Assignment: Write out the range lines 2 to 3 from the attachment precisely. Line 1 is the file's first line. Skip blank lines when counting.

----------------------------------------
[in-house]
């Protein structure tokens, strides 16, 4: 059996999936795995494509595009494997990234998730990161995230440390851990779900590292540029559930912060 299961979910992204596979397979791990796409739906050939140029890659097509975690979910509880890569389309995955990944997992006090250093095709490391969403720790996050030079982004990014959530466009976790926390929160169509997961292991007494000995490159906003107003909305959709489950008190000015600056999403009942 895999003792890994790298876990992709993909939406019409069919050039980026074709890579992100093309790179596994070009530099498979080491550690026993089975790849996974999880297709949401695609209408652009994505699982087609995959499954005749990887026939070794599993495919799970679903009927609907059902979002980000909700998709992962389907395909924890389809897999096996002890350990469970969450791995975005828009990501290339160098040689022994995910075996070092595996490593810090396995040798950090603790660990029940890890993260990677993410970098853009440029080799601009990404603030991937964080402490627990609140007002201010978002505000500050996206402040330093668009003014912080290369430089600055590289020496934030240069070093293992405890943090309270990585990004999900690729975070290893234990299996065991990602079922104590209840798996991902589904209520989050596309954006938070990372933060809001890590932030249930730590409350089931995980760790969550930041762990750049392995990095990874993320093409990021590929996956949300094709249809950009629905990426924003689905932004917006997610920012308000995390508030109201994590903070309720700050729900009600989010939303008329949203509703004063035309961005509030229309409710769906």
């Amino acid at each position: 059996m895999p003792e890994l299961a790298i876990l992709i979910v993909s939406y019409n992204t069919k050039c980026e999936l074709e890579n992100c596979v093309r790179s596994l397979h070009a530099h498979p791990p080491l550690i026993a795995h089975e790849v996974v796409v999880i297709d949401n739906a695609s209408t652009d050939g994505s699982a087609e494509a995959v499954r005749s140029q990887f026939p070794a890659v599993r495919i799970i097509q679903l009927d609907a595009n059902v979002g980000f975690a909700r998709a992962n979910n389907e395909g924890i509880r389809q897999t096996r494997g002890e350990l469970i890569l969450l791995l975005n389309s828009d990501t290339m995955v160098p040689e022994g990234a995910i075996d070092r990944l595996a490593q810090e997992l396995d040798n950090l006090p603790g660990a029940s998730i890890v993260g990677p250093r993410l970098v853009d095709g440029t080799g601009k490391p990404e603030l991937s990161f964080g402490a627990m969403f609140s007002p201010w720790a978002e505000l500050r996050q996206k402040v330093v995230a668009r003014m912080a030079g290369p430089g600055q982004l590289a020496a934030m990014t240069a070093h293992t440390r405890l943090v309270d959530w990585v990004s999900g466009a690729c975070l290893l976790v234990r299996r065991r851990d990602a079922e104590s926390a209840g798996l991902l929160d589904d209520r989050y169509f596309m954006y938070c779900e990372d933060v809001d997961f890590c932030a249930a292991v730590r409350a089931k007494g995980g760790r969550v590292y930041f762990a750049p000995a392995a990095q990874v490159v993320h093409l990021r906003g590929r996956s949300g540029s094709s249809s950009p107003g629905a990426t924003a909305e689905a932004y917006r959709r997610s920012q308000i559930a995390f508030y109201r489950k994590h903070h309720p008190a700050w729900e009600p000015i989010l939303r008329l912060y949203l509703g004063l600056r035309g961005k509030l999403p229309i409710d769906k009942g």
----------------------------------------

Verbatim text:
């Protein structure tokens, strides 16, 4: 059996999936795995494509595009494997990234998730990161995230440390851990779900590292540029559930912060 299961979910992204596979397979791990796409739906050939140029890659097509975690979910509880890569389309995955990944997992006090250093095709490391969403720790996050030079982004990014959530466009976790926390929160169509997961292991007494000995490159906003107003909305959709489950008190000015600056999403009942 895999003792890994790298876990992709993909939406019409069919050039980026074709890579992100093309790179596994070009530099498979080491550690026993089975790849996974999880297709949401695609209408652009994505699982087609995959499954005749990887026939070794599993495919799970679903009927609907059902979002980000909700998709992962389907395909924890389809897999096996002890350990469970969450791995975005828009990501290339160098040689022994995910075996070092595996490593810090396995040798950090603790660990029940890890993260990677993410970098853009440029080799601009990404603030991937964080402490627990609140007002201010978002505000500050996206402040330093668009003014912080290369430089600055590289020496934030240069070093293992405890943090309270990585990004999900690729975070290893234990299996065991990602079922104590209840798996991902589904209520989050596309954006938070990372933060809001890590932030249930730590409350089931995980760790969550930041762990750049392995990095990874993320093409990021590929996956949300094709249809950009629905990426924003689905932004917006997610920012308000995390508030109201994590903070309720700050729900009600989010939303008329949203509703004063035309961005509030229309409710769906």
């Amino acid at each position: 059996m895999p003792e890994l299961a790298i876990l992709i979910v993909s939406y019409n992204t069919k050039c980026e999936l074709e890579n992100c596979v093309r790179s596994l397979h070009a530099h498979p791990p080491l550690i026993a795995h089975e790849v996974v796409v999880i297709d949401n739906a695609s209408t652009d050939g994505s699982a087609e494509a995959v499954r005749s140029q990887f026939p070794a890659v599993r495919i799970i097509q679903l009927d609907a595009n059902v979002g980000f975690a909700r998709a992962n979910n389907e395909g924890i509880r389809q897999t096996r494997g002890e350990l469970i890569l969450l791995l975005n389309s828009d990501t290339m995955v160098p040689e022994g990234a995910i075996d070092r990944l595996a490593q810090e997992l396995d040798n950090l006090p603790g660990a029940s998730i890890v993260g990677p250093r993410l970098v853009d095709g440029t080799g601009k490391p990404e603030l991937s990161f964080g402490a627990m969403f609140s007002p201010w720790a978002e505000l500050r996050q996206k402040v330093v995230a668009r003014m912080a030079g290369p430089g600055q982004l590289a020496a934030m990014t240069a070093h293992t440390r405890l943090v309270d959530w990585v990004s999900g466009a690729c975070l290893l976790v234990r299996r065991r851990d990602a079922e104590s926390a209840g798996l991902l929160d589904d209520r989050y169509f596309m954006y938070c779900e990372d933060v809001d997961f890590c932030a249930a292991v730590r409350a089931k007494g995980g760790r969550v590292y930041f762990a750049p000995a392995a990095q990874v490159v993320h093409l990021r906003g590929r996956s949300g540029s094709s249809s950009p107003g629905a990426t924003a909305e689905a932004y917006r959709r997610s920012q308000i559930a995390f508030y109201r489950k994590h903070h309720p008190a700050w729900e009600p000015i989010l939303r008329l912060y949203l509703g004063l600056r035309g961005k509030l999403p229309i409710d769906k009942g």